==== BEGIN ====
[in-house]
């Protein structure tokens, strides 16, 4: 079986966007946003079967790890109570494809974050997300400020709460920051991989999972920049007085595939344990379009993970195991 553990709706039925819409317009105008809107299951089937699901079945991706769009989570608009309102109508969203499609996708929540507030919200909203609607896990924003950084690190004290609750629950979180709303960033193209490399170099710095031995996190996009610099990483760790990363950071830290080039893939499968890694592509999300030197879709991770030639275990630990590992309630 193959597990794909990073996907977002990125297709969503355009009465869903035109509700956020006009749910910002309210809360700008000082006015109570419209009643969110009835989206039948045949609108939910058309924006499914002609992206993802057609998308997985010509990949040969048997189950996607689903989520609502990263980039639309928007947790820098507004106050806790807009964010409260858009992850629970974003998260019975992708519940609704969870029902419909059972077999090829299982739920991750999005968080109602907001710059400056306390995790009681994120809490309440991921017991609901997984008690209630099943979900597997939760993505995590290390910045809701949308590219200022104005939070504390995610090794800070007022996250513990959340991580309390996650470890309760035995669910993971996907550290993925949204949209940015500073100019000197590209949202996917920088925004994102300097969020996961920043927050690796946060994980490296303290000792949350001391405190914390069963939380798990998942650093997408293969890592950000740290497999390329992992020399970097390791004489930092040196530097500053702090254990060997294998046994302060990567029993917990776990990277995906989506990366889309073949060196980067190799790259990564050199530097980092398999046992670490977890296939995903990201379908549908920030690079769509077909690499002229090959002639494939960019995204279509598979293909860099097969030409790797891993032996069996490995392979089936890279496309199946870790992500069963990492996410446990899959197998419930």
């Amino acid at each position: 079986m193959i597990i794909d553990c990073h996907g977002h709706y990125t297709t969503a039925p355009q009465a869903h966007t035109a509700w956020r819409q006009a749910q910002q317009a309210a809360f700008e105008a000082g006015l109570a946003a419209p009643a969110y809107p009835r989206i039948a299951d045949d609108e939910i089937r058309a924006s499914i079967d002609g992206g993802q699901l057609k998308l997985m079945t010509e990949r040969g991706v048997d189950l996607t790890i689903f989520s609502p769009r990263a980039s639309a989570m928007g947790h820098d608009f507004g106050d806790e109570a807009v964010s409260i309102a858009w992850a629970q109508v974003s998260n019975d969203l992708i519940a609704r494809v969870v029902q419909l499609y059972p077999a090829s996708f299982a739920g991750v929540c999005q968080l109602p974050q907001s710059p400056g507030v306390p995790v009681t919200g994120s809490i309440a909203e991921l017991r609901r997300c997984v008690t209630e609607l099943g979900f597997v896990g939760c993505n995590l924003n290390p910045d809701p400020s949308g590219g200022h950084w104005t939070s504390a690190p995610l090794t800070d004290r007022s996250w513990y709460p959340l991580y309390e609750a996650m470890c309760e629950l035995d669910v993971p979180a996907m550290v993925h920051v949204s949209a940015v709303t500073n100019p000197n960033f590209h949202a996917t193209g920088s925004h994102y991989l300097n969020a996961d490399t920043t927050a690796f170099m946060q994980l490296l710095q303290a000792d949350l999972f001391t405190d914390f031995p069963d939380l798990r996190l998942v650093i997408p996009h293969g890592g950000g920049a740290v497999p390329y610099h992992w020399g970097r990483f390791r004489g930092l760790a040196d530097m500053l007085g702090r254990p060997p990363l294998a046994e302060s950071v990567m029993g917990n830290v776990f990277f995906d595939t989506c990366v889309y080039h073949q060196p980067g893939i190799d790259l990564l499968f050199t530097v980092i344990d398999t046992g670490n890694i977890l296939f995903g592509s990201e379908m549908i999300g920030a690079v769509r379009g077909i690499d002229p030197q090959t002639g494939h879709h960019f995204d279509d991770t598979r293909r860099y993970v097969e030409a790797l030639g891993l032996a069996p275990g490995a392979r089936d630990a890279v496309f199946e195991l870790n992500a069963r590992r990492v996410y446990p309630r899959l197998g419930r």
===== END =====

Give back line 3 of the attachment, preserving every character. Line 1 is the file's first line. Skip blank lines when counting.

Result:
């Amino acid at each position: 079986m193959i597990i794909d553990c990073h996907g977002h709706y990125t297709t969503a039925p355009q009465a869903h966007t035109a509700w956020r819409q006009a749910q910002q317009a309210a809360f700008e105008a000082g006015l109570a946003a419209p009643a969110y809107p009835r989206i039948a299951d045949d609108e939910i089937r058309a924006s499914i079967d002609g992206g993802q699901l057609k998308l997985m079945t010509e990949r040969g991706v048997d189950l996607t790890i689903f989520s609502p769009r990263a980039s639309a989570m928007g947790h820098d608009f507004g106050d806790e109570a807009v964010s409260i309102a858009w992850a629970q109508v974003s998260n019975d969203l992708i519940a609704r494809v969870v029902q419909l499609y059972p077999a090829s996708f299982a739920g991750v929540c999005q968080l109602p974050q907001s710059p400056g507030v306390p995790v009681t919200g994120s809490i309440a909203e991921l017991r609901r997300c997984v008690t209630e609607l099943g979900f597997v896990g939760c993505n995590l924003n290390p910045d809701p400020s949308g590219g200022h950084w104005t939070s504390a690190p995610l090794t800070d004290r007022s996250w513990y709460p959340l991580y309390e609750a996650m470890c309760e629950l035995d669910v993971p979180a996907m550290v993925h920051v949204s949209a940015v709303t500073n100019p000197n960033f590209h949202a996917t193209g920088s925004h994102y991989l300097n969020a996961d490399t920043t927050a690796f170099m946060q994980l490296l710095q303290a000792d949350l999972f001391t405190d914390f031995p069963d939380l798990r996190l998942v650093i997408p996009h293969g890592g950000g920049a740290v497999p390329y610099h992992w020399g970097r990483f390791r004489g930092l760790a040196d530097m500053l007085g702090r254990p060997p990363l294998a046994e302060s950071v990567m029993g917990n830290v776990f990277f995906d595939t989506c990366v889309y080039h073949q060196p980067g893939i190799d790259l990564l499968f050199t530097v980092i344990d398999t046992g670490n890694i977890l296939f995903g592509s990201e379908m549908i999300g920030a690079v769509r379009g077909i690499d002229p030197q090959t002639g494939h879709h960019f995204d279509d991770t598979r293909r860099y993970v097969e030409a790797l030639g891993l032996a069996p275990g490995a392979r089936d630990a890279v496309f199946e195991l870790n992500a069963r590992r990492v996410y446990p309630r899959l197998g419930r």